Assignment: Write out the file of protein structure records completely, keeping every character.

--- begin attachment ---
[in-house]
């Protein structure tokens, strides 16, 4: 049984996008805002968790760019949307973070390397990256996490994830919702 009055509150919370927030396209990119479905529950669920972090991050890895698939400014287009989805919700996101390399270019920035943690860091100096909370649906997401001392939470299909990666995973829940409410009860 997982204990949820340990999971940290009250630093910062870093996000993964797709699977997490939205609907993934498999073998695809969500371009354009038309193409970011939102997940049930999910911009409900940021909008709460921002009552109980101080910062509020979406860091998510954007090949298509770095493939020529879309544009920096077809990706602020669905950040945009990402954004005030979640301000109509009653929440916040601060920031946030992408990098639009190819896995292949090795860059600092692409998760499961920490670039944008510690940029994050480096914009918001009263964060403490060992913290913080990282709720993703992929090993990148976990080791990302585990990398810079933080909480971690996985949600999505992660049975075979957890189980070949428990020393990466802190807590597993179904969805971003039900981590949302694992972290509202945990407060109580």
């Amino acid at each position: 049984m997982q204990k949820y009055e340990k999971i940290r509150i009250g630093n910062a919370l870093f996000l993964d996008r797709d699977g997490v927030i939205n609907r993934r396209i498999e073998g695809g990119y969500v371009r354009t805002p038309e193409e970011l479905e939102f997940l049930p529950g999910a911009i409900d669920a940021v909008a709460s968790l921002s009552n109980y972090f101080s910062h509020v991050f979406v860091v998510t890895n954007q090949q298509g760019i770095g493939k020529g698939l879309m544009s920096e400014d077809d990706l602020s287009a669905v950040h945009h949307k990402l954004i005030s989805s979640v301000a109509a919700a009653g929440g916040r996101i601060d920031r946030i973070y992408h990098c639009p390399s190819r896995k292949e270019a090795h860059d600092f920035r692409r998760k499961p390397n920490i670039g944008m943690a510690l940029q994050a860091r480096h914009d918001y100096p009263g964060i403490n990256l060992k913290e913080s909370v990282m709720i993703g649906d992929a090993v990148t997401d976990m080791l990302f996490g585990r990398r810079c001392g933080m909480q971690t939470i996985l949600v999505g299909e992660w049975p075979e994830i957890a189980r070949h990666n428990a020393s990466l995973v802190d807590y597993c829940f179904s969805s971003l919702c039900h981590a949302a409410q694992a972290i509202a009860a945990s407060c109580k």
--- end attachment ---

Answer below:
[in-house]
């Protein structure tokens, strides 16, 4: 049984996008805002968790760019949307973070390397990256996490994830919702 009055509150919370927030396209990119479905529950669920972090991050890895698939400014287009989805919700996101390399270019920035943690860091100096909370649906997401001392939470299909990666995973829940409410009860 997982204990949820340990999971940290009250630093910062870093996000993964797709699977997490939205609907993934498999073998695809969500371009354009038309193409970011939102997940049930999910911009409900940021909008709460921002009552109980101080910062509020979406860091998510954007090949298509770095493939020529879309544009920096077809990706602020669905950040945009990402954004005030979640301000109509009653929440916040601060920031946030992408990098639009190819896995292949090795860059600092692409998760499961920490670039944008510690940029994050480096914009918001009263964060403490060992913290913080990282709720993703992929090993990148976990080791990302585990990398810079933080909480971690996985949600999505992660049975075979957890189980070949428990020393990466802190807590597993179904969805971003039900981590949302694992972290509202945990407060109580």
């Amino acid at each position: 049984m997982q204990k949820y009055e340990k999971i940290r509150i009250g630093n910062a919370l870093f996000l993964d996008r797709d699977g997490v927030i939205n609907r993934r396209i498999e073998g695809g990119y969500v371009r354009t805002p038309e193409e970011l479905e939102f997940l049930p529950g999910a911009i409900d669920a940021v909008a709460s968790l921002s009552n109980y972090f101080s910062h509020v991050f979406v860091v998510t890895n954007q090949q298509g760019i770095g493939k020529g698939l879309m544009s920096e400014d077809d990706l602020s287009a669905v950040h945009h949307k990402l954004i005030s989805s979640v301000a109509a919700a009653g929440g916040r996101i601060d920031r946030i973070y992408h990098c639009p390399s190819r896995k292949e270019a090795h860059d600092f920035r692409r998760k499961p390397n920490i670039g944008m943690a510690l940029q994050a860091r480096h914009d918001y100096p009263g964060i403490n990256l060992k913290e913080s909370v990282m709720i993703g649906d992929a090993v990148t997401d976990m080791l990302f996490g585990r990398r810079c001392g933080m909480q971690t939470i996985l949600v999505g299909e992660w049975p075979e994830i957890a189980r070949h990666n428990a020393s990466l995973v802190d807590y597993c829940f179904s969805s971003l919702c039900h981590a949302a409410q694992a972290i509202a009860a945990s407060c109580k």